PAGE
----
As I begin the process of recovering from this loss of our canine companion of 16 years, it brings back echoes of the loss of our other dog six years ago, as well as the death of my mother and father-in-law in 2011, not to mention the many other loved ones who have crossed to the other side over the years.
Reading responses from friends on our dog's memorial Facebook page, it's so very apparent that those who themselves love animals can understand how deep those feelings can run. One friend wrote:
I've lost both my parents--I was present for both passages (and by myself for one). I went through the funerals, and I can easily say that neither caused nearly the intense psychic disturbance that seeing both of my cats off on their journey beyond did. I think we can often be conflicted about our human relationships, even the best ones, but our connections with our animal friends are so unconditional that the wound is greater, and the reactions very different.I couldn't agree more. Our dog was an almost constant companion for sixteen years, and if my calculations are correct, that's almost 6,000 days--and probably more than 20,000 walks, and countless longing looks, moments of affection, and untold moments of simply being aware of one another's presence--even when we were not physically together.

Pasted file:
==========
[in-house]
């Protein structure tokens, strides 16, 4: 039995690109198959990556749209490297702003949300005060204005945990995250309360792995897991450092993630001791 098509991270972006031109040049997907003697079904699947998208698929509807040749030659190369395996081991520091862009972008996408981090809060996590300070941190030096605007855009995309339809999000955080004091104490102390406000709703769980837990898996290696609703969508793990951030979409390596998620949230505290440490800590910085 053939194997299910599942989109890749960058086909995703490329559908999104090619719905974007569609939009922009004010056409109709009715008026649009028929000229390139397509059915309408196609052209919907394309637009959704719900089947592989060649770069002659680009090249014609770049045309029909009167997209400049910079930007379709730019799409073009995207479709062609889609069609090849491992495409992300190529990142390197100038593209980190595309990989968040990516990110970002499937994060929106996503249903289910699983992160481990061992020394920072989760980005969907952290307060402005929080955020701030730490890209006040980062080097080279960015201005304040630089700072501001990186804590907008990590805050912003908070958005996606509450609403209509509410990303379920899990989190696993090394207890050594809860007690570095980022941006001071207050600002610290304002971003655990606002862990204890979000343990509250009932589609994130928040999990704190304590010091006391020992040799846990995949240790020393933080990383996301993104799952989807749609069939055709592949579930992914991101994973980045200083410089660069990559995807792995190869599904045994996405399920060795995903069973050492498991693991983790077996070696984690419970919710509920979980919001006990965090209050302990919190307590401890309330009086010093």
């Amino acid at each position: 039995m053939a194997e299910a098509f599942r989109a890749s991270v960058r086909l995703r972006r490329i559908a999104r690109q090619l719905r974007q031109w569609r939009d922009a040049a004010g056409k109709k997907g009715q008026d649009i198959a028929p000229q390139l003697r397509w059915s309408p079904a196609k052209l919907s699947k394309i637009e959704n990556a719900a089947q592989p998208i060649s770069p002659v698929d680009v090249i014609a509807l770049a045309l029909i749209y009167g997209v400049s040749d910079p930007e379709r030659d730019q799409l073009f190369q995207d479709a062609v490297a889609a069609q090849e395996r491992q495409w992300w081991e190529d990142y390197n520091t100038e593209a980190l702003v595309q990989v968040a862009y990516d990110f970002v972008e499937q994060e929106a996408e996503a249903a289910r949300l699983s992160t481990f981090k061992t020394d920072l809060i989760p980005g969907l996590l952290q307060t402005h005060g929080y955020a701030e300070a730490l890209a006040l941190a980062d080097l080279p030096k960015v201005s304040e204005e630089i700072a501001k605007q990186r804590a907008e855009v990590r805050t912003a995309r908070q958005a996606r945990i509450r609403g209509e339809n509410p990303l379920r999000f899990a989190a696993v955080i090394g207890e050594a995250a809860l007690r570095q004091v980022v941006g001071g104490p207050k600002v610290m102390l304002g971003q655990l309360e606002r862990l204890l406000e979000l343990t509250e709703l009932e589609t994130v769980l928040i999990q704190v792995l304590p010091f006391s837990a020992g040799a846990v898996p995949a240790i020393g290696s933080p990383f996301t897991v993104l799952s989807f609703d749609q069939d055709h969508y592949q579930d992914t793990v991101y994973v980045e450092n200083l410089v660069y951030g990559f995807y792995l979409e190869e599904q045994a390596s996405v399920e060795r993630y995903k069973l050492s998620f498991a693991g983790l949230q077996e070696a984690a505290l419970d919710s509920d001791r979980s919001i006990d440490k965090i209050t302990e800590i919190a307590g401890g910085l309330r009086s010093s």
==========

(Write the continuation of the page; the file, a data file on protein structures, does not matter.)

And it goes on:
I believe that this human-animal bond is intensely ingrained in our genes, and generation upon generation of humanity has enjoyed the companionship (and sometimes protection) of domesticated animals.
Our little Tina didn't really protect us physically, but she protected us energetically--from loneliness, from isolation, and from a sense that we were not worthy of affection or love. Her constant companionship and unconditional regard for us as her "special humans" cleaved us to her in a way that only animal lovers can truly understand.
I grieve for my little girl, and I wish her great happiness and peace in her final separation from her beloved yet worn earthly body.